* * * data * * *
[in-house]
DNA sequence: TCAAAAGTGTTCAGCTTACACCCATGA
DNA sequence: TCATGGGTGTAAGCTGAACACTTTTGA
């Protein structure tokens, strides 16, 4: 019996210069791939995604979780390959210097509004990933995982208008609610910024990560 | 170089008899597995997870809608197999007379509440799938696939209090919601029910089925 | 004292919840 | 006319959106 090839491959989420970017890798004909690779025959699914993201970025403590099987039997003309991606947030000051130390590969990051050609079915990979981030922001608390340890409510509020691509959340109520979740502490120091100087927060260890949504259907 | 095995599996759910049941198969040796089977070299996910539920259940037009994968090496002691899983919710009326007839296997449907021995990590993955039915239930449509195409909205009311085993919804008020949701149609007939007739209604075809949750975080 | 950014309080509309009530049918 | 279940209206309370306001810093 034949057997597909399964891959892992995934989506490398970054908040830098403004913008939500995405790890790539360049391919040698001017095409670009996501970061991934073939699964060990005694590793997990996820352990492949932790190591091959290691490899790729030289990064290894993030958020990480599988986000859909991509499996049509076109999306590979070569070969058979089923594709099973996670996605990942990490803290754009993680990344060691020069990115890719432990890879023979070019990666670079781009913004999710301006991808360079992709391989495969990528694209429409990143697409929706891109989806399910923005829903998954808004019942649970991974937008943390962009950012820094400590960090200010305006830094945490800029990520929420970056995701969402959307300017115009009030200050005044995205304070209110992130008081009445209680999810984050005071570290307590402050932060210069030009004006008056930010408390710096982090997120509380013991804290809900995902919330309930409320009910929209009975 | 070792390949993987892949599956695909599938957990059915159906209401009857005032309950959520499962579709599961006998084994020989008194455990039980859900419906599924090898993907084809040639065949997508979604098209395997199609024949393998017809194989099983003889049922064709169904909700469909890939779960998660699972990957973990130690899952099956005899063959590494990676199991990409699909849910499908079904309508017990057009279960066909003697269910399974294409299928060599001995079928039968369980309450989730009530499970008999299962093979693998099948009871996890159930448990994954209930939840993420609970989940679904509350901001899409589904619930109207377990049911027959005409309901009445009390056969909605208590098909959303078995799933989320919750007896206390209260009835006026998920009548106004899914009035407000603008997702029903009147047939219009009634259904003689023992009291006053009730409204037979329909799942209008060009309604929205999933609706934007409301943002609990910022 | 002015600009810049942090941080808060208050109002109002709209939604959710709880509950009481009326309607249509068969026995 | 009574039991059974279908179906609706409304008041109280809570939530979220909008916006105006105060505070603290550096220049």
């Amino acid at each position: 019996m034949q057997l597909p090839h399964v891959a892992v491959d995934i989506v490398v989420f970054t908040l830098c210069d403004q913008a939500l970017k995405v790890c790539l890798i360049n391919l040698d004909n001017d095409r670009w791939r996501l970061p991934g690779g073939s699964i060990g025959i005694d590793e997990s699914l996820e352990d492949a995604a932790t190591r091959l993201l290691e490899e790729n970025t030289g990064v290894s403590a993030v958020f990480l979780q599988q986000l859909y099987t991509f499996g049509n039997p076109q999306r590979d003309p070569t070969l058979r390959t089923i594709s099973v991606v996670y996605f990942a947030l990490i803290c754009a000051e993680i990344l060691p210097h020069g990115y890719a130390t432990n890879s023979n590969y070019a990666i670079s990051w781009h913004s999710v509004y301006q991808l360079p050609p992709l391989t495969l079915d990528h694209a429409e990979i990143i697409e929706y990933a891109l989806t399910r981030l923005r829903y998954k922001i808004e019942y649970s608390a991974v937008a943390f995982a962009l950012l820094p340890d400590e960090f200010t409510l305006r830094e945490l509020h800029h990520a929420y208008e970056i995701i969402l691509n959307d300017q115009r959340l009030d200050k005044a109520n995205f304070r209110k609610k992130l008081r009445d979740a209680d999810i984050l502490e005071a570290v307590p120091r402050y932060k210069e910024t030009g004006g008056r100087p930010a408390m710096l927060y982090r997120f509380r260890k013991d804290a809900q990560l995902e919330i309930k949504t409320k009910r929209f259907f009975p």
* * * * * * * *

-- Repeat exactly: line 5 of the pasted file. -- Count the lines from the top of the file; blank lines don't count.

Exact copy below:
């Amino acid at each position: 019996m034949q057997l597909p090839h399964v891959a892992v491959d995934i989506v490398v989420f970054t908040l830098c210069d403004q913008a939500l970017k995405v790890c790539l890798i360049n391919l040698d004909n001017d095409r670009w791939r996501l970061p991934g690779g073939s699964i060990g025959i005694d590793e997990s699914l996820e352990d492949a995604a932790t190591r091959l993201l290691e490899e790729n970025t030289g990064v290894s403590a993030v958020f990480l979780q599988q986000l859909y099987t991509f499996g049509n039997p076109q999306r590979d003309p070569t070969l058979r390959t089923i594709s099973v991606v996670y996605f990942a947030l990490i803290c754009a000051e993680i990344l060691p210097h020069g990115y890719a130390t432990n890879s023979n590969y070019a990666i670079s990051w781009h913004s999710v509004y301006q991808l360079p050609p992709l391989t495969l079915d990528h694209a429409e990979i990143i697409e929706y990933a891109l989806t399910r981030l923005r829903y998954k922001i808004e019942y649970s608390a991974v937008a943390f995982a962009l950012l820094p340890d400590e960090f200010t409510l305006r830094e945490l509020h800029h990520a929420y208008e970056i995701i969402l691509n959307d300017q115009r959340l009030d200050k005044a109520n995205f304070r209110k609610k992130l008081r009445d979740a209680d999810i984050l502490e005071a570290v307590p120091r402050y932060k210069e910024t030009g004006g008056r100087p930010a408390m710096l927060y982090r997120f509380r260890k013991d804290a809900q990560l995902e919330i309930k949504t409320k009910r929209f259907f009975p």